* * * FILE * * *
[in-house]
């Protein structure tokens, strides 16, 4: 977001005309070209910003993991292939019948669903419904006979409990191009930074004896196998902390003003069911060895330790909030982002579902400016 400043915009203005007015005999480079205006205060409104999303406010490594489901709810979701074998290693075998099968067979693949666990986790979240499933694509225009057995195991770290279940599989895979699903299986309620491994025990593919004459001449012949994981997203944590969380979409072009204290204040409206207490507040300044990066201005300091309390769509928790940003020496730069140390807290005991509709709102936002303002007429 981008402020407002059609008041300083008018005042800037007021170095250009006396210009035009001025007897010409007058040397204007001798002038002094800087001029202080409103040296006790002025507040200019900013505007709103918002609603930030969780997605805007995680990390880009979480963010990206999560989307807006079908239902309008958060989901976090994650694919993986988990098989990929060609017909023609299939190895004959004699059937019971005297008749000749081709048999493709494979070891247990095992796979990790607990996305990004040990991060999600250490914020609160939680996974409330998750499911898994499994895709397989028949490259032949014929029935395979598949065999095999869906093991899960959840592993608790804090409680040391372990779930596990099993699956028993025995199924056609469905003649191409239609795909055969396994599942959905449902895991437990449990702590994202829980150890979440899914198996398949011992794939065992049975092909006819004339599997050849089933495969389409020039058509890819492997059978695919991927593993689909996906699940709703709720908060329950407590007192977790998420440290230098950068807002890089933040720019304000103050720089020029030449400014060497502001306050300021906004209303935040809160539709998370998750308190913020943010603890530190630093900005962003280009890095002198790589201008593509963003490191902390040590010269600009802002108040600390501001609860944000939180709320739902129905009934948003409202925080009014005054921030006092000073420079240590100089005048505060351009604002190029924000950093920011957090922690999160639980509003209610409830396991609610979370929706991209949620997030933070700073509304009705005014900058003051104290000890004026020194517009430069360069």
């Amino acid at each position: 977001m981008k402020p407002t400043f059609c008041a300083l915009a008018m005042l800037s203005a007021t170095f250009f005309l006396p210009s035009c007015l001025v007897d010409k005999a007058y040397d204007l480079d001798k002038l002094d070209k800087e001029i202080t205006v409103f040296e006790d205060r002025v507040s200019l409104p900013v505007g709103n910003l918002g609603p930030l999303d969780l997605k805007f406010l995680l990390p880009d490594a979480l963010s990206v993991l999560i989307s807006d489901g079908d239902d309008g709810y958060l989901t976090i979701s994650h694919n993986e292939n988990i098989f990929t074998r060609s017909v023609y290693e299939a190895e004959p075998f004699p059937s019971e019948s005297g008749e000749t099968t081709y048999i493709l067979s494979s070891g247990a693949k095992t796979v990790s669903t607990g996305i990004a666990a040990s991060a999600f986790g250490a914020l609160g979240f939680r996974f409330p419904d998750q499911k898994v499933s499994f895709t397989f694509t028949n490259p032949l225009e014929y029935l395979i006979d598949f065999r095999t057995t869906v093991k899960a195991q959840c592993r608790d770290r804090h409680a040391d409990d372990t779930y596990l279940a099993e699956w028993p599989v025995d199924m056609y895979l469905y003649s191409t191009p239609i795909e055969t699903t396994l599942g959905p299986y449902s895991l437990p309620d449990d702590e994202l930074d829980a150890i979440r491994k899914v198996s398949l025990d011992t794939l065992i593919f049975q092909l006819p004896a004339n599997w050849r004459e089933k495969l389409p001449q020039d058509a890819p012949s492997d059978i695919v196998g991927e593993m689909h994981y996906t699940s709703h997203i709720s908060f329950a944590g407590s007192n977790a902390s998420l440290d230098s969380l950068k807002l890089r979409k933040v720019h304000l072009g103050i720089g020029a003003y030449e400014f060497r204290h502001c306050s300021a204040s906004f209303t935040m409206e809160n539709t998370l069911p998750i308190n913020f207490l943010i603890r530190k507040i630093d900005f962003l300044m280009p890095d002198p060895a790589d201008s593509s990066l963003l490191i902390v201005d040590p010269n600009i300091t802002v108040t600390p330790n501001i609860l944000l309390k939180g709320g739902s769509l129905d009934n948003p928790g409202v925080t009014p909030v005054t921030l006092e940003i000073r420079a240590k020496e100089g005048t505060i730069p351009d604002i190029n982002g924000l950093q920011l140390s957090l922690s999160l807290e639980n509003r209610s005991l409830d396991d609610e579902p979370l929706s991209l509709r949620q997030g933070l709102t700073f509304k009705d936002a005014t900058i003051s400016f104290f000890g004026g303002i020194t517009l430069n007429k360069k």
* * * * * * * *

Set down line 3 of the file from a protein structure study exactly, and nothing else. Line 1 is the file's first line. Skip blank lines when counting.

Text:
């Amino acid at each position: 977001m981008k402020p407002t400043f059609c008041a300083l915009a008018m005042l800037s203005a007021t170095f250009f005309l006396p210009s035009c007015l001025v007897d010409k005999a007058y040397d204007l480079d001798k002038l002094d070209k800087e001029i202080t205006v409103f040296e006790d205060r002025v507040s200019l409104p900013v505007g709103n910003l918002g609603p930030l999303d969780l997605k805007f406010l995680l990390p880009d490594a979480l963010s990206v993991l999560i989307s807006d489901g079908d239902d309008g709810y958060l989901t976090i979701s994650h694919n993986e292939n988990i098989f990929t074998r060609s017909v023609y290693e299939a190895e004959p075998f004699p059937s019971e019948s005297g008749e000749t099968t081709y048999i493709l067979s494979s070891g247990a693949k095992t796979v990790s669903t607990g996305i990004a666990a040990s991060a999600f986790g250490a914020l609160g979240f939680r996974f409330p419904d998750q499911k898994v499933s499994f895709t397989f694509t028949n490259p032949l225009e014929y029935l395979i006979d598949f065999r095999t057995t869906v093991k899960a195991q959840c592993r608790d770290r804090h409680a040391d409990d372990t779930y596990l279940a099993e699956w028993p599989v025995d199924m056609y895979l469905y003649s191409t191009p239609i795909e055969t699903t396994l599942g959905p299986y449902s895991l437990p309620d449990d702590e994202l930074d829980a150890i979440r491994k899914v198996s398949l025990d011992t794939l065992i593919f049975q092909l006819p004896a004339n599997w050849r004459e089933k495969l389409p001449q020039d058509a890819p012949s492997d059978i695919v196998g991927e593993m689909h994981y996906t699940s709703h997203i709720s908060f329950a944590g407590s007192n977790a902390s998420l440290d230098s969380l950068k807002l890089r979409k933040v720019h304000l072009g103050i720089g020029a003003y030449e400014f060497r204290h502001c306050s300021a204040s906004f209303t935040m409206e809160n539709t998370l069911p998750i308190n913020f207490l943010i603890r530190k507040i630093d900005f962003l300044m280009p890095d002198p060895a790589d201008s593509s990066l963003l490191i902390v201005d040590p010269n600009i300091t802002v108040t600390p330790n501001i609860l944000l309390k939180g709320g739902s769509l129905d009934n948003p928790g409202v925080t009014p909030v005054t921030l006092e940003i000073r420079a240590k020496e100089g005048t505060i730069p351009d604002i190029n982002g924000l950093q920011l140390s957090l922690s999160l807290e639980n509003r209610s005991l409830d396991d609610e579902p979370l929706s991209l509709r949620q997030g933070l709102t700073f509304k009705d936002a005014t900058i003051s400016f104290f000890g004026g303002i020194t517009l430069n007429k360069k």